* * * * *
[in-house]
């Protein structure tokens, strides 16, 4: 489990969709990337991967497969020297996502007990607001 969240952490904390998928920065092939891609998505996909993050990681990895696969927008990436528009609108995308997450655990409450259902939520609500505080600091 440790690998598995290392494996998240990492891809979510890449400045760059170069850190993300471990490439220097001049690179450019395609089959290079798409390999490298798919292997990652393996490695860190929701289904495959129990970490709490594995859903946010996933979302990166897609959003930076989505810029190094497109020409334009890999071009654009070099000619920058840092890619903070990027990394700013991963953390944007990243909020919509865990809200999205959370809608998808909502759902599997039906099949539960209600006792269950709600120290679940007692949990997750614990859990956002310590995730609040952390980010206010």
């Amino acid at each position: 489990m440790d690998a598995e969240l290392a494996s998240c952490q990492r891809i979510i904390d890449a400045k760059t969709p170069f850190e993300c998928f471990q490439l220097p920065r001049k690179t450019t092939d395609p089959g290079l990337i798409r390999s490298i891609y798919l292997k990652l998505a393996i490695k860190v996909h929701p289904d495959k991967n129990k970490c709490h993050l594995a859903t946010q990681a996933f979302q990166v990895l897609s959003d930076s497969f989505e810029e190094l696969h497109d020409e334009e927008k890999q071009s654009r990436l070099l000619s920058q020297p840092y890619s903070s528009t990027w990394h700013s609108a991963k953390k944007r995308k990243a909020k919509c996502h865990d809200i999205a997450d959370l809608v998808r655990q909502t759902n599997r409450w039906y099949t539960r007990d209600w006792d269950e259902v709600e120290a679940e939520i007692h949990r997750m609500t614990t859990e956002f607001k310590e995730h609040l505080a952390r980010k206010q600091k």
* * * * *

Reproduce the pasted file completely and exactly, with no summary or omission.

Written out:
[in-house]
């Protein structure tokens, strides 16, 4: 489990969709990337991967497969020297996502007990607001 969240952490904390998928920065092939891609998505996909993050990681990895696969927008990436528009609108995308997450655990409450259902939520609500505080600091 440790690998598995290392494996998240990492891809979510890449400045760059170069850190993300471990490439220097001049690179450019395609089959290079798409390999490298798919292997990652393996490695860190929701289904495959129990970490709490594995859903946010996933979302990166897609959003930076989505810029190094497109020409334009890999071009654009070099000619920058840092890619903070990027990394700013991963953390944007990243909020919509865990809200999205959370809608998808909502759902599997039906099949539960209600006792269950709600120290679940007692949990997750614990859990956002310590995730609040952390980010206010």
């Amino acid at each position: 489990m440790d690998a598995e969240l290392a494996s998240c952490q990492r891809i979510i904390d890449a400045k760059t969709p170069f850190e993300c998928f471990q490439l220097p920065r001049k690179t450019t092939d395609p089959g290079l990337i798409r390999s490298i891609y798919l292997k990652l998505a393996i490695k860190v996909h929701p289904d495959k991967n129990k970490c709490h993050l594995a859903t946010q990681a996933f979302q990166v990895l897609s959003d930076s497969f989505e810029e190094l696969h497109d020409e334009e927008k890999q071009s654009r990436l070099l000619s920058q020297p840092y890619s903070s528009t990027w990394h700013s609108a991963k953390k944007r995308k990243a909020k919509c996502h865990d809200i999205a997450d959370l809608v998808r655990q909502t759902n599997r409450w039906y099949t539960r007990d209600w006792d269950e259902v709600e120290a679940e939520i007692h949990r997750m609500t614990t859990e956002f607001k310590e995730h609040l505080a952390r980010k206010q600091k």